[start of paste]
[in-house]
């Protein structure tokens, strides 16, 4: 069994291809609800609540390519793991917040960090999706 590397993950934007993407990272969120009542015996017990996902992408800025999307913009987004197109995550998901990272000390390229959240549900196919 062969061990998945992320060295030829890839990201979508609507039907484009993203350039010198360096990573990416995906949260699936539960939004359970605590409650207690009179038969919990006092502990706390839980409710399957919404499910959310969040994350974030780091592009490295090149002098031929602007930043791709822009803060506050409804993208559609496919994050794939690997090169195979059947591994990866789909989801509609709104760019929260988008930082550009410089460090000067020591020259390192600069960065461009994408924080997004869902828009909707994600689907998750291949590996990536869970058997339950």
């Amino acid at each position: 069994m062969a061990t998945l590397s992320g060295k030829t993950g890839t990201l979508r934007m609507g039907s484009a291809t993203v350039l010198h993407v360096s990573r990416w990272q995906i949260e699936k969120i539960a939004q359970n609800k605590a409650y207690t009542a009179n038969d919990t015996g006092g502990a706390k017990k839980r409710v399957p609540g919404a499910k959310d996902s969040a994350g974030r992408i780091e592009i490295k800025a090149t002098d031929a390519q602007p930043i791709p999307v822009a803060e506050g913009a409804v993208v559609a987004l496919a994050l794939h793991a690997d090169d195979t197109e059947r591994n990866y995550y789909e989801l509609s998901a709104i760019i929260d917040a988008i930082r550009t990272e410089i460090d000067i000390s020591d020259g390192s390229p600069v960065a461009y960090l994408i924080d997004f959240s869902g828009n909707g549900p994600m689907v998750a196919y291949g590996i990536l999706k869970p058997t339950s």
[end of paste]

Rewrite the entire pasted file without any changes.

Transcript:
[in-house]
């Protein structure tokens, strides 16, 4: 069994291809609800609540390519793991917040960090999706 590397993950934007993407990272969120009542015996017990996902992408800025999307913009987004197109995550998901990272000390390229959240549900196919 062969061990998945992320060295030829890839990201979508609507039907484009993203350039010198360096990573990416995906949260699936539960939004359970605590409650207690009179038969919990006092502990706390839980409710399957919404499910959310969040994350974030780091592009490295090149002098031929602007930043791709822009803060506050409804993208559609496919994050794939690997090169195979059947591994990866789909989801509609709104760019929260988008930082550009410089460090000067020591020259390192600069960065461009994408924080997004869902828009909707994600689907998750291949590996990536869970058997339950």
């Amino acid at each position: 069994m062969a061990t998945l590397s992320g060295k030829t993950g890839t990201l979508r934007m609507g039907s484009a291809t993203v350039l010198h993407v360096s990573r990416w990272q995906i949260e699936k969120i539960a939004q359970n609800k605590a409650y207690t009542a009179n038969d919990t015996g006092g502990a706390k017990k839980r409710v399957p609540g919404a499910k959310d996902s969040a994350g974030r992408i780091e592009i490295k800025a090149t002098d031929a390519q602007p930043i791709p999307v822009a803060e506050g913009a409804v993208v559609a987004l496919a994050l794939h793991a690997d090169d195979t197109e059947r591994n990866y995550y789909e989801l509609s998901a709104i760019i929260d917040a988008i930082r550009t990272e410089i460090d000067i000390s020591d020259g390192s390229p600069v960065a461009y960090l994408i924080d997004f959240s869902g828009n909707g549900p994600m689907v998750a196919y291949g590996i990536l999706k869970p058997t339950s």